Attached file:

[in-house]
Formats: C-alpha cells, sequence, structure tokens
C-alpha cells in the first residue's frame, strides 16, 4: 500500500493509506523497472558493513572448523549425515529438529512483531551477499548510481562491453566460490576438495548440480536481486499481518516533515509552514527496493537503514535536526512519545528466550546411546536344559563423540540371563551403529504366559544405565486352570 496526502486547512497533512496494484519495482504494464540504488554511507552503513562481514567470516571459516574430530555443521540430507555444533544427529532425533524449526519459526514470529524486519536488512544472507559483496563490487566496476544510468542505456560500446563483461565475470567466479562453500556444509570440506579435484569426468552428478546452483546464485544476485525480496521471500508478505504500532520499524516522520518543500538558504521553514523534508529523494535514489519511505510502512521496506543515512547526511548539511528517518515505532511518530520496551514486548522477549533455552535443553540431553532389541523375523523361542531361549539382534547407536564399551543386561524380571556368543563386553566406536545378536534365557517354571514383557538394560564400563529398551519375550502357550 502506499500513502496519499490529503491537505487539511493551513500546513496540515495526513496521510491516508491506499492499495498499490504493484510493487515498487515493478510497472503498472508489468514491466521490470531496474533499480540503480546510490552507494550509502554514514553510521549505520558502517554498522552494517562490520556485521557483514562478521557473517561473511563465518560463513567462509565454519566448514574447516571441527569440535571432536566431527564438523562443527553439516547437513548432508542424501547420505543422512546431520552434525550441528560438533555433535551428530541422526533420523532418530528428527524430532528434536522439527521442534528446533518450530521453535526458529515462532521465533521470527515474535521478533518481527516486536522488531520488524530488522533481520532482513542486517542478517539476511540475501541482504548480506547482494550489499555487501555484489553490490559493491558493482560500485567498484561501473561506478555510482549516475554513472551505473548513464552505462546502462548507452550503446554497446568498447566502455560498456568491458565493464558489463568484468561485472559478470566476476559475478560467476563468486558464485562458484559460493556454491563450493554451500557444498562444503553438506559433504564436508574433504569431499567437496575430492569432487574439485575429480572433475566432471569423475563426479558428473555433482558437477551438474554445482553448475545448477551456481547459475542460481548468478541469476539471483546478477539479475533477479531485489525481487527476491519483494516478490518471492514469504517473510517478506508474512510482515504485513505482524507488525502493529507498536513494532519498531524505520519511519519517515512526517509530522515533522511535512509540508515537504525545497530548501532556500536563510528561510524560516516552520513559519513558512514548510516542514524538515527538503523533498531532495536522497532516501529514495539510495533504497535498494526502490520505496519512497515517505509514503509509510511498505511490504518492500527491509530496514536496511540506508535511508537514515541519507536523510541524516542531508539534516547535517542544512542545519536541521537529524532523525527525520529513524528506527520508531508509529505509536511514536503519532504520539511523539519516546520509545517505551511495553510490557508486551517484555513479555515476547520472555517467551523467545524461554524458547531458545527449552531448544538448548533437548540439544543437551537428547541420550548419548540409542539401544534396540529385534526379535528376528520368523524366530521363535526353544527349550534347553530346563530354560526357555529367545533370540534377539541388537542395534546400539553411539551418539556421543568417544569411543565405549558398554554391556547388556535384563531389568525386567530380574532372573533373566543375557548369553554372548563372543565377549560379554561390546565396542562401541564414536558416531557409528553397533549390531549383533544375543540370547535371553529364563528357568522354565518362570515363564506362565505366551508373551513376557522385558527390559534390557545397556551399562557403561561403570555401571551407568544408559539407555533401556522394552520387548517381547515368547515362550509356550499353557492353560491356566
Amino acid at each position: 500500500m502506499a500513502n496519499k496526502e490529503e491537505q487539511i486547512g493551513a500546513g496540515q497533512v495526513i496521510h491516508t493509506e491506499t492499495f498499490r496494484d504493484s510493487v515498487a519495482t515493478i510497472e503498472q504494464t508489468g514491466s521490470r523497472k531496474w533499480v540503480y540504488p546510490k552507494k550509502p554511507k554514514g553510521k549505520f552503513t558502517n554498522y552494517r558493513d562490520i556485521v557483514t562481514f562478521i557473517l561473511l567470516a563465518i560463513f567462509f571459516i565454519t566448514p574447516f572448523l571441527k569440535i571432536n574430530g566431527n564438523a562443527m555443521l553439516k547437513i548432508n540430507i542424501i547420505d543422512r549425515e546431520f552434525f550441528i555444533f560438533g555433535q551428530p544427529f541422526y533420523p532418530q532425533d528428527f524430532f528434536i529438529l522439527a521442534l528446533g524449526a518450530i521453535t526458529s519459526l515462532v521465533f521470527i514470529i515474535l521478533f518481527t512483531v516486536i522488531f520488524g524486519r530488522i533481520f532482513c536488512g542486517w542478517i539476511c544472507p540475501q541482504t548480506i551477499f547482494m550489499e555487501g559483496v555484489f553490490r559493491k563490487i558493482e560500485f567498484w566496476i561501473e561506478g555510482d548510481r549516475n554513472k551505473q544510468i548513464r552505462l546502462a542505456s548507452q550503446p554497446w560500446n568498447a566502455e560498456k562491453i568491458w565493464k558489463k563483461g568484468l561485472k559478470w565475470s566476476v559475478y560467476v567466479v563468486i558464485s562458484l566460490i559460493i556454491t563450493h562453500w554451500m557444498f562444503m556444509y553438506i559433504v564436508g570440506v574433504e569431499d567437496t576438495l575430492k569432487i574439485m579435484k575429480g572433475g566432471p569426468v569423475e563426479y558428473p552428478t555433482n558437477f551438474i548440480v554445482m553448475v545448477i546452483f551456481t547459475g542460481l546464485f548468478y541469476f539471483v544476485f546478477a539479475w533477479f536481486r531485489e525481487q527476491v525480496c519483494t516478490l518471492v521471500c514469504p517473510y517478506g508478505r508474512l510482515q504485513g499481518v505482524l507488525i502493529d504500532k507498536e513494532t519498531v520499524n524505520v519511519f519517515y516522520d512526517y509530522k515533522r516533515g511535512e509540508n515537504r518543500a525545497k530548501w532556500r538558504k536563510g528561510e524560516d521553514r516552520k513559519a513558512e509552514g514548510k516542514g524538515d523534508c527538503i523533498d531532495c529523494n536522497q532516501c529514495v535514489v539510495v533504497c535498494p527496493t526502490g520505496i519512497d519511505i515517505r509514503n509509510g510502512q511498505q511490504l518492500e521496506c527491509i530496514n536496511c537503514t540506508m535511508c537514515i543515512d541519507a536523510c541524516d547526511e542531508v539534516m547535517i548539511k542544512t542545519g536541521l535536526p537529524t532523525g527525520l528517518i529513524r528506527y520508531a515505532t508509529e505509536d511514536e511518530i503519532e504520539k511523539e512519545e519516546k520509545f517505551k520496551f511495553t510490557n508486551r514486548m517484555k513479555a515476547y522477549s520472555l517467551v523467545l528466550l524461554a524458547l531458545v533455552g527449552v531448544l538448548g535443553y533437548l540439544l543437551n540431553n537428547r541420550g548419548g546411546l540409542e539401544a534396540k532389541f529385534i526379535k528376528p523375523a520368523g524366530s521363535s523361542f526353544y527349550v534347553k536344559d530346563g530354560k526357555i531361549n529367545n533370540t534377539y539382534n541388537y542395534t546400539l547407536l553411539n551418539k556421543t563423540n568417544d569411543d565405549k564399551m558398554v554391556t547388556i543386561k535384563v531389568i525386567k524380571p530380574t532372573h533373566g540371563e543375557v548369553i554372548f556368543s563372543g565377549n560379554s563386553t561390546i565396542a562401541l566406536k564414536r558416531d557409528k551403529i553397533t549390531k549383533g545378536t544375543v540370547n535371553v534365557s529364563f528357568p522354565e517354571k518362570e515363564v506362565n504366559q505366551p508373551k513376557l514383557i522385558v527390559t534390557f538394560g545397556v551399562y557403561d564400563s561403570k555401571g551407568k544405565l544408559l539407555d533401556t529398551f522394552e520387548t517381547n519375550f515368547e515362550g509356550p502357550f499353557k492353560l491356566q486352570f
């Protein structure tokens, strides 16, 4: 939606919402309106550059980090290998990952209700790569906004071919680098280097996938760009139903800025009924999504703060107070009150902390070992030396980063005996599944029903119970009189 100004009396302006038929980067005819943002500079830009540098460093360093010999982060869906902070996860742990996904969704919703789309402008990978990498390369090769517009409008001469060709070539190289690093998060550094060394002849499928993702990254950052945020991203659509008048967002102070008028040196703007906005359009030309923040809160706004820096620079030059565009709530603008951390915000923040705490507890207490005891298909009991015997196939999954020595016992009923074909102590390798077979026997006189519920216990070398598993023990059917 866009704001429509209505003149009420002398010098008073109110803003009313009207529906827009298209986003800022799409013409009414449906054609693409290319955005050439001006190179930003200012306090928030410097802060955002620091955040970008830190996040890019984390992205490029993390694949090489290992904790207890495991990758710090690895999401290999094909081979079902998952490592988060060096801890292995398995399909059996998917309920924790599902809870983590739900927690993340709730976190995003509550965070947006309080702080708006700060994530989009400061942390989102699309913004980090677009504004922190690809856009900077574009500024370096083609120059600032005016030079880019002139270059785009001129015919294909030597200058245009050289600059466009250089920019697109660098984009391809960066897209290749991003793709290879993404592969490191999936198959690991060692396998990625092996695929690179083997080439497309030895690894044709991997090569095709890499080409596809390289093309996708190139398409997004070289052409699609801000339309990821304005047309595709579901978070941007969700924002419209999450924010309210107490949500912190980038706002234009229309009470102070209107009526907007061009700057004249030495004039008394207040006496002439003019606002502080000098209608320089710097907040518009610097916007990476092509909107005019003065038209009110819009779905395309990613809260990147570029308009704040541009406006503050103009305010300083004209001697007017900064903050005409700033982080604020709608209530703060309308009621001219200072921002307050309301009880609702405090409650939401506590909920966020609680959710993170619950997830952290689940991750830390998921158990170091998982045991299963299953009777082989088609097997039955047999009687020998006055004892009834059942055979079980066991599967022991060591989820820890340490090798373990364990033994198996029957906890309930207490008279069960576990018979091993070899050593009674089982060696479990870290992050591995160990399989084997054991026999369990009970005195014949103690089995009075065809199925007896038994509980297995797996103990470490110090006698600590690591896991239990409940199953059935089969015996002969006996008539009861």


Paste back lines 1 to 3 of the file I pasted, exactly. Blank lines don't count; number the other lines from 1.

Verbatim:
[in-house]
Formats: C-alpha cells, sequence, structure tokens
C-alpha cells in the first residue's frame, strides 16, 4: 500500500493509506523497472558493513572448523549425515529438529512483531551477499548510481562491453566460490576438495548440480536481486499481518516533515509552514527496493537503514535536526512519545528466550546411546536344559563423540540371563551403529504366559544405565486352570 496526502486547512497533512496494484519495482504494464540504488554511507552503513562481514567470516571459516574430530555443521540430507555444533544427529532425533524449526519459526514470529524486519536488512544472507559483496563490487566496476544510468542505456560500446563483461565475470567466479562453500556444509570440506579435484569426468552428478546452483546464485544476485525480496521471500508478505504500532520499524516522520518543500538558504521553514523534508529523494535514489519511505510502512521496506543515512547526511548539511528517518515505532511518530520496551514486548522477549533455552535443553540431553532389541523375523523361542531361549539382534547407536564399551543386561524380571556368543563386553566406536545378536534365557517354571514383557538394560564400563529398551519375550502357550 502506499500513502496519499490529503491537505487539511493551513500546513496540515495526513496521510491516508491506499492499495498499490504493484510493487515498487515493478510497472503498472508489468514491466521490470531496474533499480540503480546510490552507494550509502554514514553510521549505520558502517554498522552494517562490520556485521557483514562478521557473517561473511563465518560463513567462509565454519566448514574447516571441527569440535571432536566431527564438523562443527553439516547437513548432508542424501547420505543422512546431520552434525550441528560438533555433535551428530541422526533420523532418530528428527524430532528434536522439527521442534528446533518450530521453535526458529515462532521465533521470527515474535521478533518481527516486536522488531520488524530488522533481520532482513542486517542478517539476511540475501541482504548480506547482494550489499555487501555484489553490490559493491558493482560500485567498484561501473561506478555510482549516475554513472551505473548513464552505462546502462548507452550503446554497446568498447566502455560498456568491458565493464558489463568484468561485472559478470566476476559475478560467476563468486558464485562458484559460493556454491563450493554451500557444498562444503553438506559433504564436508574433504569431499567437496575430492569432487574439485575429480572433475566432471569423475563426479558428473555433482558437477551438474554445482553448475545448477551456481547459475542460481548468478541469476539471483546478477539479475533477479531485489525481487527476491519483494516478490518471492514469504517473510517478506508474512510482515504485513505482524507488525502493529507498536513494532519498531524505520519511519519517515512526517509530522515533522511535512509540508515537504525545497530548501532556500536563510528561510524560516516552520513559519513558512514548510516542514524538515527538503523533498531532495536522497532516501529514495539510495533504497535498494526502490520505496519512497515517505509514503509509510511498505511490504518492500527491509530496514536496511540506508535511508537514515541519507536523510541524516542531508539534516547535517542544512542545519536541521537529524532523525527525520529513524528506527520508531508509529505509536511514536503519532504520539511523539519516546520509545517505551511495553510490557508486551517484555513479555515476547520472555517467551523467545524461554524458547531458545527449552531448544538448548533437548540439544543437551537428547541420550548419548540409542539401544534396540529385534526379535528376528520368523524366530521363535526353544527349550534347553530346563530354560526357555529367545533370540534377539541388537542395534546400539553411539551418539556421543568417544569411543565405549558398554554391556547388556535384563531389568525386567530380574532372573533373566543375557548369553554372548563372543565377549560379554561390546565396542562401541564414536558416531557409528553397533549390531549383533544375543540370547535371553529364563528357568522354565518362570515363564506362565505366551508373551513376557522385558527390559534390557545397556551399562557403561561403570555401571551407568544408559539407555533401556522394552520387548517381547515368547515362550509356550499353557492353560491356566